Further, classroom whiteboard exercises are usually impossible even to approximate in reality. Knowing what marginal cost is for each resource in a complicated system is a major problem, especially when you take transmission into consideration. The likely outcome would be some sort of kludge with roughly average cost pricing combined with some Rube Goldberg scheme to compensate producers. This whole system would involve massive redistribution and all of the politicking and corruption attendant to it.

The real problem the Europeans have is that they want to kill the market messenger. The market is signaling scarcity. The scarcity is real, and acute, but they no likey! And by the nature of energy production–capital intensive, with moderate to long lead times to enhance capacity–the scarcity will continue for some time, with little the Europeans can do about it.

In other words, they can’t fix their real problem (scarcity), which is the harvest of their previous policy follies. So they are left to find redistributive schemes to allocate the costs in a politically satisfactory way. These redistributive schemes–price ceilings, windfall profits taxes, nationalization, fundamental restructuring of the market mechanism–all tend to exacerbate scarcity in both the short and longer runs.

The fact is, when you’re screwed, you’re screwed. And Europe is well and truly screwed. What is going on in policy circles in Europe right now is figuring out who is going to get screwed hardest, and who is going to get screwed not so much. And there will be substantial costs, both in the short but especially the longer term, as whatever Frankenstein “market” emerges from these frantic policy stopgaps will wreak havoc in the future, and will be very hard to put down.

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  1. What have Ireland Spain & Portugal done right?

    Comment by Ty Kelly — August 29, 2022 @ 3:34 pm

  2. Professor, I wanted to ask your opinion about effects of sanctions against Russia, implemented by EU and USA. Do you think it would be correct to say that these sanctions failed? The main goals of western sanctions policy were to undermine Russia’s ability to finance its army and to strongly degrade living conditions in Russia and thus cause mass protests against Putin. It currently looks like that these aims won’t be reached in the coming several years.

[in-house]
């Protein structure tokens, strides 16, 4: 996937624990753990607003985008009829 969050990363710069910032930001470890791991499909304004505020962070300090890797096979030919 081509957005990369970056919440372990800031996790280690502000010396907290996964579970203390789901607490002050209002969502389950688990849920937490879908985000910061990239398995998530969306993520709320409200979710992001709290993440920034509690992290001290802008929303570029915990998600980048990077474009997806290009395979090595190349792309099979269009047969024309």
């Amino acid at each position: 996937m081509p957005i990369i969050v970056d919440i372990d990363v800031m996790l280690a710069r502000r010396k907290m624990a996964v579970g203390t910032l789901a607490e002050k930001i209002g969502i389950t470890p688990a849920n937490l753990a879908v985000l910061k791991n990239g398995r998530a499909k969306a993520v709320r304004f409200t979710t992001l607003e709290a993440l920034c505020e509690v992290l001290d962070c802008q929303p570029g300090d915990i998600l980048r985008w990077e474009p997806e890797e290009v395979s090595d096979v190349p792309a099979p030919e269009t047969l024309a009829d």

Comment by mmt — August 30, 2022 @ 4:14 am

  3. @Ty Kelly: I couldn’t say for sure, but I think Ireland is mostly powered by oil (transport, heating) and coal+wind (electricity), so maybe they’re somewhat insulated from problems in the gas supply. And in relative terms, the comparison to France and Germany isn’t really representative: France is suffering a lot of downtime in her (relatively old) nuclear reactors and Germany is suffering a lot of downtime in the brains of the people who set energy policy.

    And as every year, there will be people saying “See, France has nuclear power and they don’t have enough electricity, and since correlation equals causation, nuclear power is bad for the energy supply”. Rather than, say, the French just don’t have quite enough nuclear power.

    Comment by HibernoFrog — August 30, 2022 @ 4:20 am

  4. @Ty Kelly: reg. IE, ES, PT – they may count as ‘3rd world’ in the meantime already…like Italy…

    I’m not sure whether the picture is complete. What you have in the news here in Europe is Energy providers with billions of losses and the people having to pay 3 times through their tax money that the state uses for bail outs (without taking equity stakes), additional levy on the energy bill and higher energy prices.

    And of course, not easy to get the info what happened, like the local energy provider in Austrian city Vienna is said to need up to 8 billion EUR from the state. They say, everything would be fine, they did not speculate, they were hedging. They seem to produce some energy themselves and sell it. But also buy gas and energy and sell and provide these to their local end-customers. They would have sold their own produced energy up to two years in advance. The prices for the purchases for their customers on the market would have increased and they’d require margin payments. Others say, the would have sold (short) 3 times more energy then they produce and the re-purchase of the 2/3 now is costly.

    I’m not convinced myself, the price mechanism and the logic with an exchange works as in theory. Because there is no market for e.g. gas as there is for used cars. The supply of gas has more constraints per se, so if you rice by constraints, prices will react more. But it cannot solve the physical market. The few pipelines from the east depend mostly on Poland and Ukraine and they seem to have decided to restrict it, maybe by proxy and it were the US or UK who took the decision. North stream I suffers from the West’s measures and North stream II is simply blocked by political pressure from the US. The situation could easily be solved by taking North Stream II in use. There is no free market and the messenger’s signal does not help, as political decision centers seem to want the situation as it is. And as there is no free market, free market rhetoric won’t help.

    What did ‘Killing Joke’ sing in ‘Age of Greed’:

    Privatise the people’s lives
    Be part of the company (or fade!)
    The appliance of science to privatise their lives
    Water is our business
    Electricity is our business